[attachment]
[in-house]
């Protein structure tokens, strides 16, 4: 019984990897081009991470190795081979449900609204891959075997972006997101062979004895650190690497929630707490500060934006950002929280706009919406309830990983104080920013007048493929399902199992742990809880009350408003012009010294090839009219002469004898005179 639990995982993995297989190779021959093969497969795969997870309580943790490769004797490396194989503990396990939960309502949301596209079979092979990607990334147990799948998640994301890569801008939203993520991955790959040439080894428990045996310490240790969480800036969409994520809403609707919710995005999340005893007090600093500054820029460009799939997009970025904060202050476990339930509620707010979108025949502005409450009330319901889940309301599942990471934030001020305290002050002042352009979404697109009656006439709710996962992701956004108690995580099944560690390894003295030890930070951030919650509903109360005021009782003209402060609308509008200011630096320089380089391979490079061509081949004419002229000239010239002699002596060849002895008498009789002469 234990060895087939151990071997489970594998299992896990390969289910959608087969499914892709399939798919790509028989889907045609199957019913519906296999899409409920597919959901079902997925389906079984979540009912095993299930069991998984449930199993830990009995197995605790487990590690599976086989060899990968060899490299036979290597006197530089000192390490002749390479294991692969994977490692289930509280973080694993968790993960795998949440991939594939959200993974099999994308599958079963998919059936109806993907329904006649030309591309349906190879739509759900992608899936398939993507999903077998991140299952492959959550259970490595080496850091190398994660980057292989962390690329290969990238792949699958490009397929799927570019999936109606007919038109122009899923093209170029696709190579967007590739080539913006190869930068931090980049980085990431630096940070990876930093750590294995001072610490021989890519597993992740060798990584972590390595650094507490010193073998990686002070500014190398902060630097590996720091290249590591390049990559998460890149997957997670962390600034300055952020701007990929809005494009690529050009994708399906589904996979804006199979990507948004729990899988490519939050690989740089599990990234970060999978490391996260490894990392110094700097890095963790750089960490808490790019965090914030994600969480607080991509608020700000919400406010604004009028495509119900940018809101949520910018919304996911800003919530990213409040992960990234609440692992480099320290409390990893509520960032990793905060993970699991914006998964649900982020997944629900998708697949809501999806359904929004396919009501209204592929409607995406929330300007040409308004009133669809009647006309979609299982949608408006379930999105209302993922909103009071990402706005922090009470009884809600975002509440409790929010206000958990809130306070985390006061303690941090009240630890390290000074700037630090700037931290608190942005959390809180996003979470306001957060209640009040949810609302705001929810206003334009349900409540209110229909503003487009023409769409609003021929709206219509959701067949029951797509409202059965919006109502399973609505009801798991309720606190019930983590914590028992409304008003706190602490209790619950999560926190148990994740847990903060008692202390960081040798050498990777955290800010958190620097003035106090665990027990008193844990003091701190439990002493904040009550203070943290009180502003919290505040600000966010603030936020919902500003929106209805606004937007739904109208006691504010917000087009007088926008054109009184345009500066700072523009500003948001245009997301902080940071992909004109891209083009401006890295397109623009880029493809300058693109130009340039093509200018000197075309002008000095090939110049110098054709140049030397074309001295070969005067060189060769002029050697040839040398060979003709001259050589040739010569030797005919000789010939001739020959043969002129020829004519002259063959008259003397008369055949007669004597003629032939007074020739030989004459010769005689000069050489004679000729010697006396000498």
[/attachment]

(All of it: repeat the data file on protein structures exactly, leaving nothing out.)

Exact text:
[in-house]
């Protein structure tokens, strides 16, 4: 019984990897081009991470190795081979449900609204891959075997972006997101062979004895650190690497929630707490500060934006950002929280706009919406309830990983104080920013007048493929399902199992742990809880009350408003012009010294090839009219002469004898005179 639990995982993995297989190779021959093969497969795969997870309580943790490769004797490396194989503990396990939960309502949301596209079979092979990607990334147990799948998640994301890569801008939203993520991955790959040439080894428990045996310490240790969480800036969409994520809403609707919710995005999340005893007090600093500054820029460009799939997009970025904060202050476990339930509620707010979108025949502005409450009330319901889940309301599942990471934030001020305290002050002042352009979404697109009656006439709710996962992701956004108690995580099944560690390894003295030890930070951030919650509903109360005021009782003209402060609308509008200011630096320089380089391979490079061509081949004419002229000239010239002699002596060849002895008498009789002469 234990060895087939151990071997489970594998299992896990390969289910959608087969499914892709399939798919790509028989889907045609199957019913519906296999899409409920597919959901079902997925389906079984979540009912095993299930069991998984449930199993830990009995197995605790487990590690599976086989060899990968060899490299036979290597006197530089000192390490002749390479294991692969994977490692289930509280973080694993968790993960795998949440991939594939959200993974099999994308599958079963998919059936109806993907329904006649030309591309349906190879739509759900992608899936398939993507999903077998991140299952492959959550259970490595080496850091190398994660980057292989962390690329290969990238792949699958490009397929799927570019999936109606007919038109122009899923093209170029696709190579967007590739080539913006190869930068931090980049980085990431630096940070990876930093750590294995001072610490021989890519597993992740060798990584972590390595650094507490010193073998990686002070500014190398902060630097590996720091290249590591390049990559998460890149997957997670962390600034300055952020701007990929809005494009690529050009994708399906589904996979804006199979990507948004729990899988490519939050690989740089599990990234970060999978490391996260490894990392110094700097890095963790750089960490808490790019965090914030994600969480607080991509608020700000919400406010604004009028495509119900940018809101949520910018919304996911800003919530990213409040992960990234609440692992480099320290409390990893509520960032990793905060993970699991914006998964649900982020997944629900998708697949809501999806359904929004396919009501209204592929409607995406929330300007040409308004009133669809009647006309979609299982949608408006379930999105209302993922909103009071990402706005922090009470009884809600975002509440409790929010206000958990809130306070985390006061303690941090009240630890390290000074700037630090700037931290608190942005959390809180996003979470306001957060209640009040949810609302705001929810206003334009349900409540209110229909503003487009023409769409609003021929709206219509959701067949029951797509409202059965919006109502399973609505009801798991309720606190019930983590914590028992409304008003706190602490209790619950999560926190148990994740847990903060008692202390960081040798050498990777955290800010958190620097003035106090665990027990008193844990003091701190439990002493904040009550203070943290009180502003919290505040600000966010603030936020919902500003929106209805606004937007739904109208006691504010917000087009007088926008054109009184345009500066700072523009500003948001245009997301902080940071992909004109891209083009401006890295397109623009880029493809300058693109130009340039093509200018000197075309002008000095090939110049110098054709140049030397074309001295070969005067060189060769002029050697040839040398060979003709001259050589040739010569030797005919000789010939001739020959043969002129020829004519002259063959008259003397008369055949007669004597003629032939007074020739030989004459010769005689000069050489004679000729010697006396000498």